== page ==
Academic ethics: Should scholars avoid citing the work of awful people?


Across academe, many scholars have been suggesting that we should not cite the scholarship of bad people.

A recent essay in The Chronicle by Nikki Usher, an associate professor of media and public affairs at George Washington University, posed the question starkly: “Do we still keep citing the scholarship of serial harassers and sexists? Within their institutions, they may finally get the fate due to them (or not). But their citational legacy will live on, sometimes even in the form of the pro-forma citations that reviewers expect to see in a manuscript, and ask for if they don’t.”

She is not alone in raising this concern.

  • After John Searle, the Berkeley philosopher of language, was sued for sexual harassment, Jennifer Saul, a philosopher of language and feminist activist at the University of Sheffield in Britain, suggested that, “If you can avoid teaching/discussing [Searle’s work], that may be the best strategy.”
  • Zachary Furste, a media-studies scholar, taught a class at the University of Southern California in which students read work by the literary theorist Avital Ronell — sued by a former graduate student for sexual and other harassment — but said if he taught the class in the future, “I haven’t really settled whether I will keep it.”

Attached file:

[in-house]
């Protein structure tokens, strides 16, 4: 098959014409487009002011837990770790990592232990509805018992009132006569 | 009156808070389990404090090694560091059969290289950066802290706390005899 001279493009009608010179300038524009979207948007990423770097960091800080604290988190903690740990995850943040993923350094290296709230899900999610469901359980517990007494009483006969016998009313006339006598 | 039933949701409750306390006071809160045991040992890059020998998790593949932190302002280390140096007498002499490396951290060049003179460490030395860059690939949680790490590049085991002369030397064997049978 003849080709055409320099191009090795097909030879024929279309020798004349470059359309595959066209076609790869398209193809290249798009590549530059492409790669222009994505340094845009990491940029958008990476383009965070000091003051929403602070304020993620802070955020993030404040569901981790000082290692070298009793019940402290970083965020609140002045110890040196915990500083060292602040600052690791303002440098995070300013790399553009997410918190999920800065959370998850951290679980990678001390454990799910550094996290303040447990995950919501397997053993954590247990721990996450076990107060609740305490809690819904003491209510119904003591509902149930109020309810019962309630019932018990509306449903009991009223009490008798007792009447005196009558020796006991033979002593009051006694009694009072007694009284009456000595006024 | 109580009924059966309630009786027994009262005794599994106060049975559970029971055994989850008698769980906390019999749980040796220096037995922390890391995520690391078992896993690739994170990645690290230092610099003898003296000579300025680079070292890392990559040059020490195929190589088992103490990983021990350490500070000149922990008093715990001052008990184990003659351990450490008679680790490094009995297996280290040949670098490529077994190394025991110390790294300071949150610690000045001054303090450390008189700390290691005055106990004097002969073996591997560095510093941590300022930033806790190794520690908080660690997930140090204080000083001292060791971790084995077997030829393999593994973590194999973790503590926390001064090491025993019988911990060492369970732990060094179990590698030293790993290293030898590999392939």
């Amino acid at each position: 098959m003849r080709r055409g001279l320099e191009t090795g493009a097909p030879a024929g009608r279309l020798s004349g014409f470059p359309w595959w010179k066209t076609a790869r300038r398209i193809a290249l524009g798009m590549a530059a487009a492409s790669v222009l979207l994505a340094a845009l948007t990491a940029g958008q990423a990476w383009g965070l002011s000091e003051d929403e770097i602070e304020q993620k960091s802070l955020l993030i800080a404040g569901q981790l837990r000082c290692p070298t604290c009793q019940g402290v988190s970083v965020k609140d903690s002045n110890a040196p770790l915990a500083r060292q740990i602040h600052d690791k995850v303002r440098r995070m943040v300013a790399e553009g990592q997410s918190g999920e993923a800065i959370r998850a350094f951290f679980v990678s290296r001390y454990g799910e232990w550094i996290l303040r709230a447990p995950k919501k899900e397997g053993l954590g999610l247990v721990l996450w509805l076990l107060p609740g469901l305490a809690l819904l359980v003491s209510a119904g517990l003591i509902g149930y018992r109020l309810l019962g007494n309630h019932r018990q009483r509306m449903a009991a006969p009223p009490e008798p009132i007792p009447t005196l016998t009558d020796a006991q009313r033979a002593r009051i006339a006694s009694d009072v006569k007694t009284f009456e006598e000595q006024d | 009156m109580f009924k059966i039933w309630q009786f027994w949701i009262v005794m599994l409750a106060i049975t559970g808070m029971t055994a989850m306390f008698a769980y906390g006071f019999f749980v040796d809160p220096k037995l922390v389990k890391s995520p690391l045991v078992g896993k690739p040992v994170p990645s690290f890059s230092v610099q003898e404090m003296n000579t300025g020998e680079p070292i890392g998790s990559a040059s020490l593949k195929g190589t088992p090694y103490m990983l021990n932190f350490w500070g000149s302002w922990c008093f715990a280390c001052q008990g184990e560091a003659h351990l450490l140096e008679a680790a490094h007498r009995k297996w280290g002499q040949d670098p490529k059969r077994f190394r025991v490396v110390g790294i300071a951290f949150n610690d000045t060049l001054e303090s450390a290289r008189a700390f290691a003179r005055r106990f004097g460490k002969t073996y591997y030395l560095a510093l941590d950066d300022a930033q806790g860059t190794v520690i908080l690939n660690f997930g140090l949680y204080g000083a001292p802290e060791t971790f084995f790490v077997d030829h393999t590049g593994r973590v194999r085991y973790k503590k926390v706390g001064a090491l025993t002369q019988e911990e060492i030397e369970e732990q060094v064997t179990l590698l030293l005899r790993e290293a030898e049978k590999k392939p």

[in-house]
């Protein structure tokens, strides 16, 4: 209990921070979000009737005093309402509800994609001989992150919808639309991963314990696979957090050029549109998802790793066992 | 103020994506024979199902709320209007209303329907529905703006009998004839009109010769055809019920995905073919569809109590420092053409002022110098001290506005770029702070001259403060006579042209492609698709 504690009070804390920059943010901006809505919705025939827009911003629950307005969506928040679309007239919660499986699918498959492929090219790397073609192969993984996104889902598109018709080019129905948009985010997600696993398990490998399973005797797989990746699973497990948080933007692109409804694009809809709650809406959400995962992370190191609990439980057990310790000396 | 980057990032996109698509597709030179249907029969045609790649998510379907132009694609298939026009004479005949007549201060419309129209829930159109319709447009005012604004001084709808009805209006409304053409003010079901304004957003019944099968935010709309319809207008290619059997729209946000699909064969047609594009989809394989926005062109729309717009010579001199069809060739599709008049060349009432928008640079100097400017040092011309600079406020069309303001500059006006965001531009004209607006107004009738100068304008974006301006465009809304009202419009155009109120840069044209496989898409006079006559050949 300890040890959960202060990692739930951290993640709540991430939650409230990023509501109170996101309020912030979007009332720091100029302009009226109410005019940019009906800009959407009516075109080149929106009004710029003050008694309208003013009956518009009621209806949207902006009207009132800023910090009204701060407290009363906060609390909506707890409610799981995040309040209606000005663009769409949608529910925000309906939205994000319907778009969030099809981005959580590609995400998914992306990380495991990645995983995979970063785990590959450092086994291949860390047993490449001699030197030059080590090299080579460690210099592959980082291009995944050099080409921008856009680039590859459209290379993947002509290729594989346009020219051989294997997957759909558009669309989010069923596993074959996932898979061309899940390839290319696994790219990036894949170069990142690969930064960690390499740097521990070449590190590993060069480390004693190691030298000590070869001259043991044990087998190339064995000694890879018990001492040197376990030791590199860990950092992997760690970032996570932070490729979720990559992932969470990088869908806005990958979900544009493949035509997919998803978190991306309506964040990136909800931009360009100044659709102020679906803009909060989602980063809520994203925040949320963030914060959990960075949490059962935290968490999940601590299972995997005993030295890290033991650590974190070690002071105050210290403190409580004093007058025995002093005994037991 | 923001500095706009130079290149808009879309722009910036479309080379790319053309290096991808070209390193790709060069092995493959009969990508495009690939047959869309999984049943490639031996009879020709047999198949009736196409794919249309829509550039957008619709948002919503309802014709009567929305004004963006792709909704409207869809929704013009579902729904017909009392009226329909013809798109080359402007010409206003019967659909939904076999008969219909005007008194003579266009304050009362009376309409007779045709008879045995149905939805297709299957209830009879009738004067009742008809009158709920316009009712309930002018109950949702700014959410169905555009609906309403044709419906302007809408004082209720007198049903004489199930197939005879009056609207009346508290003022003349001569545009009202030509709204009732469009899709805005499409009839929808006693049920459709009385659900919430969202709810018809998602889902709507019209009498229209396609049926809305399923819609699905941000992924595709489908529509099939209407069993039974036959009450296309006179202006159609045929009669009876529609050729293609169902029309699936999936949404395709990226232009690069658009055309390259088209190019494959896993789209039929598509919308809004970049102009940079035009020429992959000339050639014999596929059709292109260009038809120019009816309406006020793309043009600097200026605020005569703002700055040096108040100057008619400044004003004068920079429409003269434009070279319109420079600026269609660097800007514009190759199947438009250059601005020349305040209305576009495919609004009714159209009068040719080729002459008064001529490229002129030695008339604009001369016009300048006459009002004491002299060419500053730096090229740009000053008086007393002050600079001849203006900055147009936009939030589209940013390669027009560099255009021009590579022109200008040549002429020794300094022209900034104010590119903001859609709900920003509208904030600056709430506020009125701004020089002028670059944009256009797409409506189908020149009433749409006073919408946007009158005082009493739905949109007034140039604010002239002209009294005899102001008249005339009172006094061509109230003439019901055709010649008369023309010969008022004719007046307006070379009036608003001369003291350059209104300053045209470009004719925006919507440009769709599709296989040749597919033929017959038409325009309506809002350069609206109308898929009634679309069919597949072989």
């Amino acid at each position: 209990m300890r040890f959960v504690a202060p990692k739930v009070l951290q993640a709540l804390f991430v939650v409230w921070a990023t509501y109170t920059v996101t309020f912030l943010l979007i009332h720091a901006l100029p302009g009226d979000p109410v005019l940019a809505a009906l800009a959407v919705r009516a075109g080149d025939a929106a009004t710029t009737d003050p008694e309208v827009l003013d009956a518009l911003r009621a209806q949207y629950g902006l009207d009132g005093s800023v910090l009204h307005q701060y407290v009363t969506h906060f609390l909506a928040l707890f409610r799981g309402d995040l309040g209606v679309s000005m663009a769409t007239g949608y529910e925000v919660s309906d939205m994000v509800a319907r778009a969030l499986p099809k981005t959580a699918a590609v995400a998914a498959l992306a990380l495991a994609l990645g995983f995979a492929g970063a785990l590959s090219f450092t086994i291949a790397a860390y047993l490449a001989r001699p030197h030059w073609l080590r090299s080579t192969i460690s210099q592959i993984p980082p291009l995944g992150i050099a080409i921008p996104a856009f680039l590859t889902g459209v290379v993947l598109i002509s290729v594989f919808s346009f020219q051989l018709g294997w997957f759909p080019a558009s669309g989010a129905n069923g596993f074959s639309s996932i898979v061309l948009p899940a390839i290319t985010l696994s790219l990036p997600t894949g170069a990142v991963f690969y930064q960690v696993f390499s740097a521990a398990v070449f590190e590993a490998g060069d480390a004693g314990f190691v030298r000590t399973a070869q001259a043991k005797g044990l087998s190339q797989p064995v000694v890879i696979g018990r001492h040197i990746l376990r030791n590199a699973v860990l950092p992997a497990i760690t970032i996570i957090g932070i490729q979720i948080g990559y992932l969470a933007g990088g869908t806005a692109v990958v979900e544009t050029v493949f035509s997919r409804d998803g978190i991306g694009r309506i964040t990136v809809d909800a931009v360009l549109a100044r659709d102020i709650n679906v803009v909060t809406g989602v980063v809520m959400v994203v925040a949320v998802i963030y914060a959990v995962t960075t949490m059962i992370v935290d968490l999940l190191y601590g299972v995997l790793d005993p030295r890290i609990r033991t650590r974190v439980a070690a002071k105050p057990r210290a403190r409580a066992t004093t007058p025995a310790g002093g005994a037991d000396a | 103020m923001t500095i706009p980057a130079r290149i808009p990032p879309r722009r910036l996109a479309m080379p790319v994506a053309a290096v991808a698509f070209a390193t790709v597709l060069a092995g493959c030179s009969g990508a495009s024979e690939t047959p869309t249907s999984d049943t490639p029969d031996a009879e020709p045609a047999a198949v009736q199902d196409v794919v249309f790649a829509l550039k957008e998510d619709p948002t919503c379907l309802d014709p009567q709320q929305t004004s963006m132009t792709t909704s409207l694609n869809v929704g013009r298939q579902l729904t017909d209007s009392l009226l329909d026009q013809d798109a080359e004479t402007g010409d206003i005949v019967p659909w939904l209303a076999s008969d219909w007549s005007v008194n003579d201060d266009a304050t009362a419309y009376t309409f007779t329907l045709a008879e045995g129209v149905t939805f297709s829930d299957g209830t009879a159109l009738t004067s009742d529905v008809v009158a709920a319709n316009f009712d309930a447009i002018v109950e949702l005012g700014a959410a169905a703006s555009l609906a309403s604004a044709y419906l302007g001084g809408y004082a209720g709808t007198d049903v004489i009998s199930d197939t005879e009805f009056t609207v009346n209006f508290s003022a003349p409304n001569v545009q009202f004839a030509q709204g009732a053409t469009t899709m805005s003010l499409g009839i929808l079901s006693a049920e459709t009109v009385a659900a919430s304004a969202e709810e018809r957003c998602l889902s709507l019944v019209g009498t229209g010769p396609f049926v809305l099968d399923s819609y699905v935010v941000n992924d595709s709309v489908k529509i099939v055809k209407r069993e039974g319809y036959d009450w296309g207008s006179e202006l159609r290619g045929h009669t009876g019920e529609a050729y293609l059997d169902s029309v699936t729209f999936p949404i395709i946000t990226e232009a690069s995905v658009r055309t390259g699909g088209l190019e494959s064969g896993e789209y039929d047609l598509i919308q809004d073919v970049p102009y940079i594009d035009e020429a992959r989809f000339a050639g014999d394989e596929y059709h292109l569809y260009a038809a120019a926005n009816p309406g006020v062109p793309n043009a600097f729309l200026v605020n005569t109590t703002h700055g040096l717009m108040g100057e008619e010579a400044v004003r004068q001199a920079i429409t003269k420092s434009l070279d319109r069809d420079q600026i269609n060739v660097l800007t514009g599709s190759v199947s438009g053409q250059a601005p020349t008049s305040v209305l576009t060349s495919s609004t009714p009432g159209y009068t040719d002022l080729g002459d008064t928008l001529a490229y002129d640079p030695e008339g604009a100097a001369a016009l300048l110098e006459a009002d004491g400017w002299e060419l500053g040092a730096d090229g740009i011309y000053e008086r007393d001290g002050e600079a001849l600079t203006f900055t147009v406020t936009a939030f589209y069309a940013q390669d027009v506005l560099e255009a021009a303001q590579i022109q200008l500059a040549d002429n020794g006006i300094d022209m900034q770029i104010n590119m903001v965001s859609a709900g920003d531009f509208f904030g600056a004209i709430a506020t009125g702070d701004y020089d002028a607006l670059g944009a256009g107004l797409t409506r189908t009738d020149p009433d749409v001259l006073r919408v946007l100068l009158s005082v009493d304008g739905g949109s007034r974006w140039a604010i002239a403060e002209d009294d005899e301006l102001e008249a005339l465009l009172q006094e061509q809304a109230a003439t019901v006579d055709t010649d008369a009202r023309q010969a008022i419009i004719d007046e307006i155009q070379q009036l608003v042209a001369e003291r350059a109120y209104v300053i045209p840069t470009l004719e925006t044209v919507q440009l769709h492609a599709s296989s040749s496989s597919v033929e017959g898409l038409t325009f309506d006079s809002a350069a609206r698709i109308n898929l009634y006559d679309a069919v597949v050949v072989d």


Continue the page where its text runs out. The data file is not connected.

• James Sterba, a philosopher at the University of Notre Dame, responded to allegations of sexual misconduct against Thomas Pogge, a political philosopher at Yale University, by declaring he would no longer include Pogge’s work in graduate classes: “You don’t need him. He carries too much baggage — he doesn’t have to be cited anymore. … He’s a negative image and we don’t need that. Maybe if he was Einstein we’d have to cite him, but he’s not.”
  • The issue is particularly fraught in one of my academic fields, philosophy, in which Gottlob Frege, the founder of modern logic and philosophy of language, was a disgusting anti-Semite, and Martin Heidegger, a prominent figure in 20th-century existentialism, was an actual Nazi.

    What is a scholar to do?

    I propose a simple answer: Insofar as you aim to contribute to scholarship in your discipline, cite work that is relevant regardless of the author’s misdeeds. Otherwise you are not doing scholarship but something else. Let me explain.

    Wilhelm von Humboldt crafted the influential ideal of the modern research university in Germany some 200 years ago. In his vision, the university is a place where all, and only, Wissenschaften — “sciences” — find a home. The German Wissenschaften has no connotation of natural science, unlike its English counterpart. A Wissenschaft is any systematic form of inquiry into nature, history, literature, or society marked by rigorous methods that secure the reliability or truth of its findings.

    The Chronicle of Higher Education for more

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